How to set up an ergonomic workstation at home.

by Kate Ayoub, PT, DPT
April 29, 2020

If you are one of the many people working remotely to maintain social distance during the COVID-19 pandemic, it’s important to set up a safe, ergonomic workstation at home.

When you hop into a car for the first time, you move the mirrors, seat, and headrest to positions that allow you to see better, reach the pedals, and sit comfortably. Similarly, there are a few ergonomic adjustments you can make to your workstation to help you avoid injury and aches while improving productivity as you work from home.

Set up your computer monitor at eye level.

Maintaining good positioning while you work is important to preventing injury to your neck, shoulders, and back. Unfortunately, many people fall into the habit of using a laptop on their lap or a surface that just isn’t tall enough and requires you to flex your neck downward.

To minimize the amount of strain on your head and neck, set up your computer or laptop at eye level using items you have at home, such as books or boxes. Positioning your monitor at eye level will help to keep your head and neck in a neutral position. It will also help your shoulders rest comfortably at your sides with your elbows at a 90-degree angle while typing at the keyboard.

Did you know, you can avoid injuries by setting up an #ergonomic workstation at home using what you already have, like elevating your computer with books or boxes? Here’s how: https://bit.ly/2KniWqd #LiveWellHealthy @MedStarHealth.

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Position your mouse and keyboard within an easy reach.

Like your head and neck, you can minimize the amount of strain on your hands and wrist by maintaining a neutral hand position. To keep your forearm and hands straight, your keyboard and mouse should be within an easy reach. If your keyboard or mouse is too far away, you may have to lean forward to reach it. And if it’s too close, your hands won’t be flush with your wrist and forearm.

If you’re using a laptop instead of a computer monitor and keyboard, you may need to adjust your positioning based on the tasks that you’re completing. If you’re doing a lot of reading on the screen, ensure the laptop is elevated to your eye level with the screen tilted down to prioritize your head position. On the other hand, if you are spending a lot of time typing, pull the keyboard close to you to optimize your shoulder and arm positioning. You can tilt the laptop screen as you need to see it.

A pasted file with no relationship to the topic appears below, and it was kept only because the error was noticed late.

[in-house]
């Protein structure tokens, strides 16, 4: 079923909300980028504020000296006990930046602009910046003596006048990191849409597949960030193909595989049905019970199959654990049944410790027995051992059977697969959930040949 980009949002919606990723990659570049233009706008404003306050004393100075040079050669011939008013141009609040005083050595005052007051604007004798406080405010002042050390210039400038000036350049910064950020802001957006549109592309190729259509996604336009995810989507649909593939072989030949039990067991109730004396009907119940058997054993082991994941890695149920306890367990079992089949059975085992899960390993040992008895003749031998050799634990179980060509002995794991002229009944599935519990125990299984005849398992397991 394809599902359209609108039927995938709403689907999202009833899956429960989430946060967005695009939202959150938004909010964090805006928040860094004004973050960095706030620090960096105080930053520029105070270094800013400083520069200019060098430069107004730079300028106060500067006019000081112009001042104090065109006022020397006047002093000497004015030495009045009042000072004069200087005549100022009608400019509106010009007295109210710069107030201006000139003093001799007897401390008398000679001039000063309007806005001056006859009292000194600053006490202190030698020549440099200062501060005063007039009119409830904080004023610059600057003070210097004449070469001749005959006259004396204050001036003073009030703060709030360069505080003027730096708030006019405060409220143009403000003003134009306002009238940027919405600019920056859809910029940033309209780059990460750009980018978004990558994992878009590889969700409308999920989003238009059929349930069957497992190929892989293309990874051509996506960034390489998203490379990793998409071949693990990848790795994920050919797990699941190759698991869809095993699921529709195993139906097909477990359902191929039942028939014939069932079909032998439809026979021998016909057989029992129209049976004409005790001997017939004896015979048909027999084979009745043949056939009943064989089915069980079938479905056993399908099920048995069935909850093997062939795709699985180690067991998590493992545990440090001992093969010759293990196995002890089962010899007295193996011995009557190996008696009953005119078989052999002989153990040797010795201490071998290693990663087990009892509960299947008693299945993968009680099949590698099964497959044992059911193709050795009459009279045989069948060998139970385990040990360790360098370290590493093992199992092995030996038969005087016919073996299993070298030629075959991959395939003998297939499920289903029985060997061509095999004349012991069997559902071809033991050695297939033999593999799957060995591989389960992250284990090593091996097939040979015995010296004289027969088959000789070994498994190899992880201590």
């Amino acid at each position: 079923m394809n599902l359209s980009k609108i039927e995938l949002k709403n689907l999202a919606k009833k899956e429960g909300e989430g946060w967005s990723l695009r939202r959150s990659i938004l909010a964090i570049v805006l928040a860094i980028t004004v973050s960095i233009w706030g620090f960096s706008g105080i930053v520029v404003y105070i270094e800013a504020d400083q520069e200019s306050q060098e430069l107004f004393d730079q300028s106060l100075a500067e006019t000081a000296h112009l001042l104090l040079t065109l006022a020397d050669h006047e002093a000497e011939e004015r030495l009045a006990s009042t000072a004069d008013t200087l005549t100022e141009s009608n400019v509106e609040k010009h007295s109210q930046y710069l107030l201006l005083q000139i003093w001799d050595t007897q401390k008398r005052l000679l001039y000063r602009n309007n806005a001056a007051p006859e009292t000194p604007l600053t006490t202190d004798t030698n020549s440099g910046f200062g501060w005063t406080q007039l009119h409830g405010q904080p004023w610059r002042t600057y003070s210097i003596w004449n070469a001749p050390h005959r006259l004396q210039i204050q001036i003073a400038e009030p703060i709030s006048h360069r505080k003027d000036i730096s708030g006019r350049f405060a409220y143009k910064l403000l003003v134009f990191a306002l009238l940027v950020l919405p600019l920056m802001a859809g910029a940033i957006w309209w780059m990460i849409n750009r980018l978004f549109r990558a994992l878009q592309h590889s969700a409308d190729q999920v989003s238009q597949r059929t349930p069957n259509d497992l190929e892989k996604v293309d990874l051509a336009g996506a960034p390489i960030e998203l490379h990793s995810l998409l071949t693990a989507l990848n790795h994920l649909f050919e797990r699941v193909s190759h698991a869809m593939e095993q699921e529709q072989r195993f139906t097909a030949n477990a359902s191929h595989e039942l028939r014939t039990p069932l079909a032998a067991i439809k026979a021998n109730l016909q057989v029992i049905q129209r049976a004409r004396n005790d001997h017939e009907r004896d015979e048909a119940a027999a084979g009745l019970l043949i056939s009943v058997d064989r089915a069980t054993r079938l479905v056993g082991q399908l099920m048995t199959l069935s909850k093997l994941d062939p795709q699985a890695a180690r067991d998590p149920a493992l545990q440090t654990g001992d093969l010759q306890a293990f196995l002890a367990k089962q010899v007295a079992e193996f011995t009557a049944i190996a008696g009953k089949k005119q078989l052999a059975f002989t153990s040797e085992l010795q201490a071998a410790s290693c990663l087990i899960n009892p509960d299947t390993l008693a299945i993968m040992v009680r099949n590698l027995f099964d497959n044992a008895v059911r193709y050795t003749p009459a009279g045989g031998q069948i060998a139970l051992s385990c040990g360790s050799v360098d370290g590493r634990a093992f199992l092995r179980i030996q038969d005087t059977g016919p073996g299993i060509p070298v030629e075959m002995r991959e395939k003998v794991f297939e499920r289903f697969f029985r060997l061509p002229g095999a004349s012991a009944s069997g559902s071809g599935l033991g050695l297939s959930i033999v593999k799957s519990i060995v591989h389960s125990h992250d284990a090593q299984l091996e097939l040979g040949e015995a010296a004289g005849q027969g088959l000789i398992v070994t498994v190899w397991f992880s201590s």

To see me demonstrate how to set up an ergonomic workstation at home, watch the video below.

Adjust your seating to support your back.

You don’t need to buy a fancy office chair to maintain an ergonomic workstation at home, but it is important to adjust your chair or positioning in a way that supports your lower back. The best way to do this without any extra equipment is to sit all the way back in your chair. If you need more lumbar support—support for your lower back—you can place a small pillow or rolled towel at the base of your back. This encourages your back to maintain its natural curve.

You should also choose a chair that is tall enough to position your elbows comfortably at a 90-degree angle. If your feet don’t touch the ground, you can use a box or stack of books to keep your feet flat and your thighs parallel to the floor.

Take frequent activity breaks throughout the day.

The most important thing you can do for your body when you work at home is get up and move throughout the day. Whether you have the most ergonomic workstation at home or not, you need to take breaks that allow you to stretch, walk, and change positions. An effective break could look like:

  • Taking a short walk around the neighborhood (while maintaining social distancing)
  • Practicing some yoga and meditation
  • Following along with a stretching video
  • Walking up and down the stairs a few times
  • Dancing with your spouse or kids in the living room

Consider setting an alarm to get moving at least once every hour so that you prevent any health issues that may arise from sitting or standing in the same place for too long.

Apply the same principles to your stand-up workstation.

If you prefer to stand while working, you need to apply the same ergonomic guidelines. In fact, how you position your body and equipment is even more important when you’re standing because being on your feet puts more strain on your body than sitting.

Whether you have an at-home standing desk or you decided to build your own, it’s important to maintain a safe body position by doing the following:

  • Making the desk tall enough for your arms to rest comfortably at your sides
  • Raising your monitor to eye level
  • Positioning your keyboard and mouse as close as you can while maintaining a neutral position in your hands and wrists
  • Moving around at least once an hour

Your new work-from-home life may be unexpected, but it doesn’t have to be detrimental to your health. With the proper chair height, equipment placement, and body positioning, you can work safely, effectively, and comfortably while you’re in your home.

If you begin to experience or are already experiencing muscle or joint pain, you can now talk with an orthopedic specialist through MedStar Health Video Visits. MedStar Health Video Visits allow you to connect with professionals via your tablet, computer, or smartphone, who offer consultation and treatment to meet your needs.

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Category: Living Well     Tags: ergonomicsMedStar HealthMedStar Health Video Visitsorthopedic careWellnesswork stationworking from home